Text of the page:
Careers, Careers Week

Combining Neuroscience and the Arts in Grad School

From Society for Neuroscience

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Don’t let others tell you a career path that combines science and art isn’t possible. Likely, you will be an innovator in your own right!

Graduate school is a time filled with excitement, discovery, and, at times, stress, and anxiety. The complexity of learning what your interests are and planning your career during this time can be especially amplified for students pursuing transdisciplinary careers in the arts and sciences.

As an undergraduate, I chose to study both music and the brain, and was encouraged to and discouraged from pursuing a career that combined the two by various faculty and departments — often in equal parts. But, I couldn’t pass up the opportunity to combine my loves of music and the brain.

This came with unique opportunities and challenges in grad school, but to this day, I can’t imagine my life without either neuroscience or music. Combining neuroscience and art in grad school has had several personal impacts on my early scientific career, among them helping me think about problems from a multitude of perspectives and distribute my time among research, teaching, and service in both realms (and taking breaks).

I’ve met multitalented individuals who have become artistic and scientific collaborators. I’ve found ways to make a difference in the world on a larger scale, because everyone is able to connect on some level to art. Even if federal funding isn’t available, there is always interest in the topic I study, one that every human being can relate to.

Several studies further describe the benefits of integrating the arts into science, technology, engineering, and math education, as well as the potential benefits of divergent thinking and metacognitive skills in STEAM learning. In particular, STEAM education has been shown to train scientists to be well-rounded and creative. Other benefits include improved communication, rapid hypothesis generation, discipline development, impact on public understanding of science, leading to increased public funding, and more supportive and collaborative research environments. These benefits could translate to graduate education.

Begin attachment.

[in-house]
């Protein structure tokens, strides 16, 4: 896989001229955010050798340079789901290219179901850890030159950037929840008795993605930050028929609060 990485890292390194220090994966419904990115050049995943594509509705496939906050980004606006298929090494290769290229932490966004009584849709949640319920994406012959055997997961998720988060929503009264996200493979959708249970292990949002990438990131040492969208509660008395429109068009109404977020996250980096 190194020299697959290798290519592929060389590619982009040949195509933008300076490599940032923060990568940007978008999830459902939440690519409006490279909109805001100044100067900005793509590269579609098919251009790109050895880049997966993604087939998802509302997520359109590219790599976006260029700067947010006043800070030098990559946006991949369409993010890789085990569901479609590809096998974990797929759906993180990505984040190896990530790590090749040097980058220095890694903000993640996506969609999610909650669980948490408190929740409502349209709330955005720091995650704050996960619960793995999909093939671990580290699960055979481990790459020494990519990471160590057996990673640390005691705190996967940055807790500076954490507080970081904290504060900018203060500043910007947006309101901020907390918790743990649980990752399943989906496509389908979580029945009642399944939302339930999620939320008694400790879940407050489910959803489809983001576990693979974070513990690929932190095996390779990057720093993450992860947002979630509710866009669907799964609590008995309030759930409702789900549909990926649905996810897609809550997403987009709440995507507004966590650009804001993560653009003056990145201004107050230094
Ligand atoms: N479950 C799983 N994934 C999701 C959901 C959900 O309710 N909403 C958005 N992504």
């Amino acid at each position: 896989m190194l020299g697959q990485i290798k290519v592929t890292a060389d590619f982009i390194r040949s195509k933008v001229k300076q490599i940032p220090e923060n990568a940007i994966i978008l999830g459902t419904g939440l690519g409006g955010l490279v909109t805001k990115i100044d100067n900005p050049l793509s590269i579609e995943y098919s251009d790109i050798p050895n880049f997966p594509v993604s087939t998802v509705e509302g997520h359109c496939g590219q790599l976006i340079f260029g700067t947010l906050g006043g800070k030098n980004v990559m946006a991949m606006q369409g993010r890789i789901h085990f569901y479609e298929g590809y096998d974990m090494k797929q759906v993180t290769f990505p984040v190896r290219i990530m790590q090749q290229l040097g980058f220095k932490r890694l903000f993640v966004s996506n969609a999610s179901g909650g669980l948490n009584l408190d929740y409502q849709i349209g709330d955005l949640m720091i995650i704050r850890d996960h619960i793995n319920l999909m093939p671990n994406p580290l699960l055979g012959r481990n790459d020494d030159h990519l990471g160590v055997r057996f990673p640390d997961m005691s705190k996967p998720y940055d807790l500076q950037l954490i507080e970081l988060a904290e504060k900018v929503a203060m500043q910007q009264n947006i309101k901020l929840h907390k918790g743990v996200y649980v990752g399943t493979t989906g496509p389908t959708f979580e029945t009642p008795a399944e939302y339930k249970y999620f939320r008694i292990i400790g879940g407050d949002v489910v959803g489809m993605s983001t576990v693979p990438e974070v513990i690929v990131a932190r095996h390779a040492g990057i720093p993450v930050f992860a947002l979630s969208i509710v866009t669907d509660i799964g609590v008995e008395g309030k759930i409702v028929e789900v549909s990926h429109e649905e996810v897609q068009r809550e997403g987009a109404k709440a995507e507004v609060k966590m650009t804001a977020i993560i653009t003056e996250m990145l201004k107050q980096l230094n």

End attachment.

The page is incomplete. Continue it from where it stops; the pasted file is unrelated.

If you think you may want to integrate art into the science you do in graduate school, consider these main takeaways from my experience:

  • Don’t let others tell you a career path that combines science and art isn’t possible. Likely, you will be an innovator in your own right!
  • Schedule informational interviews or coffee chats with other people you know who may be pursuing a career path that combines these fields. It helps to know you are not alone.
  • Surround yourself with like-minded faculty and colleagues. Does your program support scientific and artistic endeavors? Do they support work in a new field?
  • Find a PI who supports you in exploring your interests in both fields.
  • Check in with yourself to make sure you’re not taking on too much at any point. How are you handling it all?

Although the path I chose has been challenging at times, I have no regrets in pursuing it. One of my favorite quotes, from Albert Einstein, demonstrates the value of combining your interests in this way: “The greatest scientists are artists as well.”

About the Author

Patricia Izbickiis a neuroscientist and classical pianist by training. She studies the effects of music on the brain and nervous system, specifically that of music training on cognitive and motor inhibition across the lifespan. She is a PhD candidate and research assistant at Iowa State University and a member of SfN’s Trainee Advisory Committee.


This article has been shared for our Dementia Research Careers Festival from Neuroline, Society for Neuroscience Website, see the original and more great content at –

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